(S045) Specialty Biases Influence Recommended Treatment Strategies for Patients With High-Risk Prostate Cancer: A Patterns-of-Care Study

April 15, 2016
Volume 30, Issue 4_Suppl_1

Specialty-specific differences were identified for both upfront management and management after biochemical recurrences for high-risk prostate cancer, with specialists more likely to recommend the treatments they could deliver for nearly all clinical scenarios, whether these recommendations were based on high-level evidence or not.

Amar U. Kishan, MD, Gillian Duchesne, MD, Pin-Chieh Wang, PhD, Jean-Claude Rwigema, MD, Matthew Rettig, MD, Christopher Saigal, MD, Michael L. Steinberg, MD, Christopher R. King, MD, PhD; UCLA; University of Melbourne

BACKGROUND: The optimal management of high-risk prostate cancer (CaP) remains controversial. We hypothesized that specialty-specific differences would manifest in treatment recommendations between radiation oncologists and urologists, regardless of the level of evidence supporting various strategies.

METHODS: An online survey was offered to radiation oncologists and urologists, querying opinions about treating high-risk CaP in the upfront setting, postoperatively, or after biochemical recurrences (BCRs) following radiation therapy (RT). Multivariate logistic regression was used to analyze how specialty influenced responses, adjusted for practice setting, training level, percentage of consultation caseload consisting of CaP, and nationality.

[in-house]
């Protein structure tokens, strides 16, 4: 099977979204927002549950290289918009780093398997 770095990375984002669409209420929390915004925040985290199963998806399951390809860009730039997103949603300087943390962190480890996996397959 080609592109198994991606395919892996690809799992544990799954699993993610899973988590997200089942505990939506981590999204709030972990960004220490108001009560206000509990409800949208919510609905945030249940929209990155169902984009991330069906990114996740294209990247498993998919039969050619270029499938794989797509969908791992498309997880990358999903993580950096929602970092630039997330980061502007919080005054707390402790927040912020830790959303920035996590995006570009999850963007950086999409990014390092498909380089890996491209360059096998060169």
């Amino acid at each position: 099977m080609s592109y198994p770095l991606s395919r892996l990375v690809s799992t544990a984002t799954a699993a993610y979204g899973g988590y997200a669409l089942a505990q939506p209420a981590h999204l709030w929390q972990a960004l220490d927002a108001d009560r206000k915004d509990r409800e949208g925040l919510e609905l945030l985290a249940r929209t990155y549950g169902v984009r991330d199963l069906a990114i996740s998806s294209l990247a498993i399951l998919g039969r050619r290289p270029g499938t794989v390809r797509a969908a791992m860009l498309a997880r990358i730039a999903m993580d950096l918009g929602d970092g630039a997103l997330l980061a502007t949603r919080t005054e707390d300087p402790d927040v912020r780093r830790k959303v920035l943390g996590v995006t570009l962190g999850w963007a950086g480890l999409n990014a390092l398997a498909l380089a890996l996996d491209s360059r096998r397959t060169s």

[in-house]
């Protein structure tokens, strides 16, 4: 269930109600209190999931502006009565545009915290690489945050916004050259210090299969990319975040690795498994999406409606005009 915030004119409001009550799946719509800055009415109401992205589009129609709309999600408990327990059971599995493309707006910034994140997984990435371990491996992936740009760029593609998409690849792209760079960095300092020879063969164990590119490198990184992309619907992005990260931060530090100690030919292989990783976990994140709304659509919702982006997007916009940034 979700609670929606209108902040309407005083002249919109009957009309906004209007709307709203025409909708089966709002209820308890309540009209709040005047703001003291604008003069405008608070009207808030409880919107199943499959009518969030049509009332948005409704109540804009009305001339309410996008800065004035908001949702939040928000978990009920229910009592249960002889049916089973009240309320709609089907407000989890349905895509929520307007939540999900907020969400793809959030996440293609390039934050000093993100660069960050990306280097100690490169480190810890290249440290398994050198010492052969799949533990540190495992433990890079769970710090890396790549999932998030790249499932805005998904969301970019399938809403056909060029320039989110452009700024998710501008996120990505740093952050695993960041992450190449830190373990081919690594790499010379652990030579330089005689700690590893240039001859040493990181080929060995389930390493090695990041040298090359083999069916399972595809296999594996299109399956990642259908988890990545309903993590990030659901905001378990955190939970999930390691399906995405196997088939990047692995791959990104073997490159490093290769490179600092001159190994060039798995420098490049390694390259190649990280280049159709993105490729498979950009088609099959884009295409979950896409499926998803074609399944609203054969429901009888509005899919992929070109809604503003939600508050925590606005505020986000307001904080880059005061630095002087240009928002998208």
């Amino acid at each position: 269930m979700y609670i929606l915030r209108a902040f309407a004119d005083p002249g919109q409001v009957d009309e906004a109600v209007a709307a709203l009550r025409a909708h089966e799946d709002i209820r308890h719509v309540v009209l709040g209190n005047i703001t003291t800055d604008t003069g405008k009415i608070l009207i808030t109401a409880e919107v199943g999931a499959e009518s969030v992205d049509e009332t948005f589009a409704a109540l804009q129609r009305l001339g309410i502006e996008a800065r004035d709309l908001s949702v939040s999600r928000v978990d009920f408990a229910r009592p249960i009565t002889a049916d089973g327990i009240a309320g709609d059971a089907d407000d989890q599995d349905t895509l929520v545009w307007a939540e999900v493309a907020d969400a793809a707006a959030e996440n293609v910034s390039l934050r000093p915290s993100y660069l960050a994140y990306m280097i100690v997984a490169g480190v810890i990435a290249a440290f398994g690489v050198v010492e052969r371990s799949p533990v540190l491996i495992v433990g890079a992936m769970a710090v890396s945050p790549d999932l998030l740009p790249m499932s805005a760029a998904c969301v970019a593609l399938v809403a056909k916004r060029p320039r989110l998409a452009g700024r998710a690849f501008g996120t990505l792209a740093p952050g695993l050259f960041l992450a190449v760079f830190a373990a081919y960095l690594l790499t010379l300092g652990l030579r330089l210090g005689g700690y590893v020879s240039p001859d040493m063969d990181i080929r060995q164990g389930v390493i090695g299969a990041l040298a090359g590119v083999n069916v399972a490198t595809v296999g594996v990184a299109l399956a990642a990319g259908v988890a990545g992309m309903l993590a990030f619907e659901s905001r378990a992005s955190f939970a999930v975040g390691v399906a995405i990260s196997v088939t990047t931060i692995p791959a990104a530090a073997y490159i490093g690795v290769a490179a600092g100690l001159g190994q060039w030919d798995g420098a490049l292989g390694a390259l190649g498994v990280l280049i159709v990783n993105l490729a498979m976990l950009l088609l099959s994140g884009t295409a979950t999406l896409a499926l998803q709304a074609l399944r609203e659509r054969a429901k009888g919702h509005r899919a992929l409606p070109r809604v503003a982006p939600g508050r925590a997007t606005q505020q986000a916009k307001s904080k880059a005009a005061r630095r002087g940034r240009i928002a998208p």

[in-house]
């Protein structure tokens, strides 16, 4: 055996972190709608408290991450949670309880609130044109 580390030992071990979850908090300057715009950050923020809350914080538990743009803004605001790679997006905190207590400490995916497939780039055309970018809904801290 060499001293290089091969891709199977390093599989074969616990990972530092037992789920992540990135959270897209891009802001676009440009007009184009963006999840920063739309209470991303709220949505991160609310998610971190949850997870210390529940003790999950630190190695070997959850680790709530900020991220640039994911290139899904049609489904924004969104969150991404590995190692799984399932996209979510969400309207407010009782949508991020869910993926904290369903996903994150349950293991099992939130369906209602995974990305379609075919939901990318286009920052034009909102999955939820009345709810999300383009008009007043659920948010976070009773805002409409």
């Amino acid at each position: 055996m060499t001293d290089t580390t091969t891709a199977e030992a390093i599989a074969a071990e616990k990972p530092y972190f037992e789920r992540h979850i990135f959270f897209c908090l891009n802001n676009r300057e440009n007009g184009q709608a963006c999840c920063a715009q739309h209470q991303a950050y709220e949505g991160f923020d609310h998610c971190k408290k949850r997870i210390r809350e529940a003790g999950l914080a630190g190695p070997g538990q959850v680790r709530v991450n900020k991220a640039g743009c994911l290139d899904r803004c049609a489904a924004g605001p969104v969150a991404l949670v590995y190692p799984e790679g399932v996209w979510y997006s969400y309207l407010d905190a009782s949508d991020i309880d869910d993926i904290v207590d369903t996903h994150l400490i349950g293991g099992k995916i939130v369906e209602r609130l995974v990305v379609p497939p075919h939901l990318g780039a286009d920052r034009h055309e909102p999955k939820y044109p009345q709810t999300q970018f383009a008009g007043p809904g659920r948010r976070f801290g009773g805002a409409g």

RESULTS: A total of 1,253 physicians (846 radiation oncologists and 407 urologists) completed the survey. Radiation oncologists were more likely to prefer adjuvant RT, feel that it is underutilized, and recommend salvage RT at lower PSA thresholds (P < .0001). Urologists were more likely to recommend salvage radical prostatectomy (RP) or cryoablation for local salvage after RT, while radiation oncologists were more likely to recommend RT-based modalities and feel that local salvage was underutilized after RT (P < .0001). Urologists were more likely to feel that upfront RP was a better definitive treatment (P < .0001), while radiation oncologists were more likely to have the opposite opinion (P = .005).

CONCLUSIONS: Specialty-specific differences were identified for both upfront management and management after BCRs for high-risk CaP, with specialists more likely to recommend the treatments they could deliver for nearly all clinical scenarios, whether these recommendations were based on high-level evidence or not. These differences highlight the need for multidisciplinary clinics and improved cross-specialty education.

Proceedings of the 98th Annual Meeting of the American Radium Society -americanradiumsociety.org